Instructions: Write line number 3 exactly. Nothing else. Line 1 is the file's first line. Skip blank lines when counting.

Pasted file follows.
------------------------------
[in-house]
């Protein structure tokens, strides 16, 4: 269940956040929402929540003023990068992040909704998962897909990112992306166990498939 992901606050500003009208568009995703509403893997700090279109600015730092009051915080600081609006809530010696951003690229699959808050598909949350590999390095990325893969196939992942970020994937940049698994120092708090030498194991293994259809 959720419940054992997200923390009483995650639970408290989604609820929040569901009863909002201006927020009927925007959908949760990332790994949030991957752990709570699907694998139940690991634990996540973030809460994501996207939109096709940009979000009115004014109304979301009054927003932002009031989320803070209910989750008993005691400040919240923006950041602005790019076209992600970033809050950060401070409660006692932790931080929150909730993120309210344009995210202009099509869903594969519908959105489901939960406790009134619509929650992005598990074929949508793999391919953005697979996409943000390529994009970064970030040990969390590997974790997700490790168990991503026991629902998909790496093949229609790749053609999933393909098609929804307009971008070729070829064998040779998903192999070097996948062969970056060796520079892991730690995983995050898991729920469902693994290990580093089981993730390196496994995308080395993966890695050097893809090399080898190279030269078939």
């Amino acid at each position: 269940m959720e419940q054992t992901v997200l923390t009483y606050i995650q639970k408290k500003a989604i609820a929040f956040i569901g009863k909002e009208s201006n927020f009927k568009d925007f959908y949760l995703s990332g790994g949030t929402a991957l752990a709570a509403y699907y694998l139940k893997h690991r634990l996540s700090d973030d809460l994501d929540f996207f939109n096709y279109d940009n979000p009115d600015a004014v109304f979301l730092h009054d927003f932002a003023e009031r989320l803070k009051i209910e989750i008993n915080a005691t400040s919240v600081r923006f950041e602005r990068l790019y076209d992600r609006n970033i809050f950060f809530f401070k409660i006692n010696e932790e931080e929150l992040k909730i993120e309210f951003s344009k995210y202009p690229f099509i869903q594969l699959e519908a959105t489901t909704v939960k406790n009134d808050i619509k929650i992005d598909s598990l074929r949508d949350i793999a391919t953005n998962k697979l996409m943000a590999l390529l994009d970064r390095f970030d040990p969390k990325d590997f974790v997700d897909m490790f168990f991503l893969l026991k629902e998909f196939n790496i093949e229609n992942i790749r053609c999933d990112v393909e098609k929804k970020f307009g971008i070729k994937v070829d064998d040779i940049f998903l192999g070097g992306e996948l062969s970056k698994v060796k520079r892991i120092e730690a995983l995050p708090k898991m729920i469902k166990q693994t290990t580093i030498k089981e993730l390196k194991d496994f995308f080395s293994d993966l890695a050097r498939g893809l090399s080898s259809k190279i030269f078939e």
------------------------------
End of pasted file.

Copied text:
């Amino acid at each position: 269940m959720e419940q054992t992901v997200l923390t009483y606050i995650q639970k408290k500003a989604i609820a929040f956040i569901g009863k909002e009208s201006n927020f009927k568009d925007f959908y949760l995703s990332g790994g949030t929402a991957l752990a709570a509403y699907y694998l139940k893997h690991r634990l996540s700090d973030d809460l994501d929540f996207f939109n096709y279109d940009n979000p009115d600015a004014v109304f979301l730092h009054d927003f932002a003023e009031r989320l803070k009051i209910e989750i008993n915080a005691t400040s919240v600081r923006f950041e602005r990068l790019y076209d992600r609006n970033i809050f950060f809530f401070k409660i006692n010696e932790e931080e929150l992040k909730i993120e309210f951003s344009k995210y202009p690229f099509i869903q594969l699959e519908a959105t489901t909704v939960k406790n009134d808050i619509k929650i992005d598909s598990l074929r949508d949350i793999a391919t953005n998962k697979l996409m943000a590999l390529l994009d970064r390095f970030d040990p969390k990325d590997f974790v997700d897909m490790f168990f991503l893969l026991k629902e998909f196939n790496i093949e229609n992942i790749r053609c999933d990112v393909e098609k929804k970020f307009g971008i070729k994937v070829d064998d040779i940049f998903l192999g070097g992306e996948l062969s970056k698994v060796k520079r892991i120092e730690a995983l995050p708090k898991m729920i469902k166990q693994t290990t580093i030498k089981e993730l390196k194991d496994f995308f080395s293994d993966l890695a050097r498939g893809l090399s080898s259809k190279i030269f078939e």